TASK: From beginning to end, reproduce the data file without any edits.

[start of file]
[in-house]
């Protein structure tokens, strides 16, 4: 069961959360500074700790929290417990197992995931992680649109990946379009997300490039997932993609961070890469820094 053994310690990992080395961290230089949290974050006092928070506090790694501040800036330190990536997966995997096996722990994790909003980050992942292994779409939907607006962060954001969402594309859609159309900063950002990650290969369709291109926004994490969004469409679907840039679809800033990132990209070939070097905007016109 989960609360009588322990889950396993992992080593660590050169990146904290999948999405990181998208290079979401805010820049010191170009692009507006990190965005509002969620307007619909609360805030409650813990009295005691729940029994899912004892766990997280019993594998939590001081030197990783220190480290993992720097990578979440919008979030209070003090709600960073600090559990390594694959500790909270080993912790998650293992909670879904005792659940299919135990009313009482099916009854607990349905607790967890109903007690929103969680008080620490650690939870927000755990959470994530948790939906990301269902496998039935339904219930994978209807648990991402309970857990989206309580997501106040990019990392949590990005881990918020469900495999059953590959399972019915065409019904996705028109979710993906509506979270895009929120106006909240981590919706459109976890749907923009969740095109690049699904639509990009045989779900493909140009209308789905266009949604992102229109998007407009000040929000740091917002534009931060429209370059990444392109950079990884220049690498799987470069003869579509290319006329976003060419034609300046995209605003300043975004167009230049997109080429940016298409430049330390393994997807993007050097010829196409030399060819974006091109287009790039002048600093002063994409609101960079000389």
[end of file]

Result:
[in-house]
């Protein structure tokens, strides 16, 4: 069961959360500074700790929290417990197992995931992680649109990946379009997300490039997932993609961070890469820094 053994310690990992080395961290230089949290974050006092928070506090790694501040800036330190990536997966995997096996722990994790909003980050992942292994779409939907607006962060954001969402594309859609159309900063950002990650290969369709291109926004994490969004469409679907840039679809800033990132990209070939070097905007016109 989960609360009588322990889950396993992992080593660590050169990146904290999948999405990181998208290079979401805010820049010191170009692009507006990190965005509002969620307007619909609360805030409650813990009295005691729940029994899912004892766990997280019993594998939590001081030197990783220190480290993992720097990578979440919008979030209070003090709600960073600090559990390594694959500790909270080993912790998650293992909670879904005792659940299919135990009313009482099916009854607990349905607790967890109903007690929103969680008080620490650690939870927000755990959470994530948790939906990301269902496998039935339904219930994978209807648990991402309970857990989206309580997501106040990019990392949590990005881990918020469900495999059953590959399972019915065409019904996705028109979710993906509506979270895009929120106006909240981590919706459109976890749907923009969740095109690049699904639509990009045989779900493909140009209308789905266009949604992102229109998007407009000040929000740091917002534009931060429209370059990444392109950079990884220049690498799987470069003869579509290319006329976003060419034609300046995209605003300043975004167009230049997109080429940016298409430049330390393994997807993007050097010829196409030399060819974006091109287009790039002048600093002063994409609101960079000389």